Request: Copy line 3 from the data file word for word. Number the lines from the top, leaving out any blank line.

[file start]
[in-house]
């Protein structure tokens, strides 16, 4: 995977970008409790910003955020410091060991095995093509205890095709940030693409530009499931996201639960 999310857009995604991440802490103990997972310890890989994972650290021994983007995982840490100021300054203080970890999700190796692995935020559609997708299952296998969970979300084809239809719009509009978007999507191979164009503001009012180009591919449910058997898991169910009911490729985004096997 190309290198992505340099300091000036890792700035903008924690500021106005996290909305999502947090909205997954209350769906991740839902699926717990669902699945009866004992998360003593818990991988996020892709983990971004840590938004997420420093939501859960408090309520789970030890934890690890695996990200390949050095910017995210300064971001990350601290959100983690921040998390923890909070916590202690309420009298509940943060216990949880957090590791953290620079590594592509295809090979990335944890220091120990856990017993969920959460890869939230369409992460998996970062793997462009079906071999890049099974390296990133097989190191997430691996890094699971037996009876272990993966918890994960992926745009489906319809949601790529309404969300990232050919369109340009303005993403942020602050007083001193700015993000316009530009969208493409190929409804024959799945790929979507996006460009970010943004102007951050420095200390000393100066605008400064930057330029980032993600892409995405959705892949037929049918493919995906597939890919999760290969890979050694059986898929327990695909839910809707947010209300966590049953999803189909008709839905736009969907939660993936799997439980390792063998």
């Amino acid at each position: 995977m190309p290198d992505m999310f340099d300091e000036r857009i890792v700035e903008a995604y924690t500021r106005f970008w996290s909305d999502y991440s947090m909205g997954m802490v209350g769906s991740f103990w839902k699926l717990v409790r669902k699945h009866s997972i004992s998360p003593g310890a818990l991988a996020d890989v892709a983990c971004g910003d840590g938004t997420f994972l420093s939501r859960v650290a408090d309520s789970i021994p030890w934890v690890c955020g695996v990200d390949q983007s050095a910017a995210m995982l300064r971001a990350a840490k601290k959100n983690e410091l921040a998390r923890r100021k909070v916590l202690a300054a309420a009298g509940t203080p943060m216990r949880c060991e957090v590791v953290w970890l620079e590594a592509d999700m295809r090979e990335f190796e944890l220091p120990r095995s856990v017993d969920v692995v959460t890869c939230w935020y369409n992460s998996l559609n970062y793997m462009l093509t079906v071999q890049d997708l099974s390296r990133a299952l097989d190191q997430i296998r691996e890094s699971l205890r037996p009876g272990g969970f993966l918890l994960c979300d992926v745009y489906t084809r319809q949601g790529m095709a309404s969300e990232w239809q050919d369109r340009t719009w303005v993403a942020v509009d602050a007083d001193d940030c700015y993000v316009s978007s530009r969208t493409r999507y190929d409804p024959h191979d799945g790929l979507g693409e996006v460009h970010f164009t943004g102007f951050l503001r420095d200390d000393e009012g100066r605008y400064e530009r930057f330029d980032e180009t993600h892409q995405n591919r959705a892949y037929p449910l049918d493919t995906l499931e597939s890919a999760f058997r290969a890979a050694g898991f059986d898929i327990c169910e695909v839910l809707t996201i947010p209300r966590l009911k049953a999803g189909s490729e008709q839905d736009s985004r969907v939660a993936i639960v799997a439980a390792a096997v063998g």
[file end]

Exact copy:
């Amino acid at each position: 995977m190309p290198d992505m999310f340099d300091e000036r857009i890792v700035e903008a995604y924690t500021r106005f970008w996290s909305d999502y991440s947090m909205g997954m802490v209350g769906s991740f103990w839902k699926l717990v409790r669902k699945h009866s997972i004992s998360p003593g310890a818990l991988a996020d890989v892709a983990c971004g910003d840590g938004t997420f994972l420093s939501r859960v650290a408090d309520s789970i021994p030890w934890v690890c955020g695996v990200d390949q983007s050095a910017a995210m995982l300064r971001a990350a840490k601290k959100n983690e410091l921040a998390r923890r100021k909070v916590l202690a300054a309420a009298g509940t203080p943060m216990r949880c060991e957090v590791v953290w970890l620079e590594a592509d999700m295809r090979e990335f190796e944890l220091p120990r095995s856990v017993d969920v692995v959460t890869c939230w935020y369409n992460s998996l559609n970062y793997m462009l093509t079906v071999q890049d997708l099974s390296r990133a299952l097989d190191q997430i296998r691996e890094s699971l205890r037996p009876g272990g969970f993966l918890l994960c979300d992926v745009y489906t084809r319809q949601g790529m095709a309404s969300e990232w239809q050919d369109r340009t719009w303005v993403a942020v509009d602050a007083d001193d940030c700015y993000v316009s978007s530009r969208t493409r999507y190929d409804p024959h191979d799945g790929l979507g693409e996006v460009h970010f164009t943004g102007f951050l503001r420095d200390d000393e009012g100066r605008y400064e530009r930057f330029d980032e180009t993600h892409q995405n591919r959705a892949y037929p449910l049918d493919t995906l499931e597939s890919a999760f058997r290969a890979a050694g898991f059986d898929i327990c169910e695909v839910l809707t996201i947010p209300r966590l009911k049953a999803g189909s490729e008709q839905d736009s985004r969907v939660a993936i639960v799997a439980a390792a096997v063998g």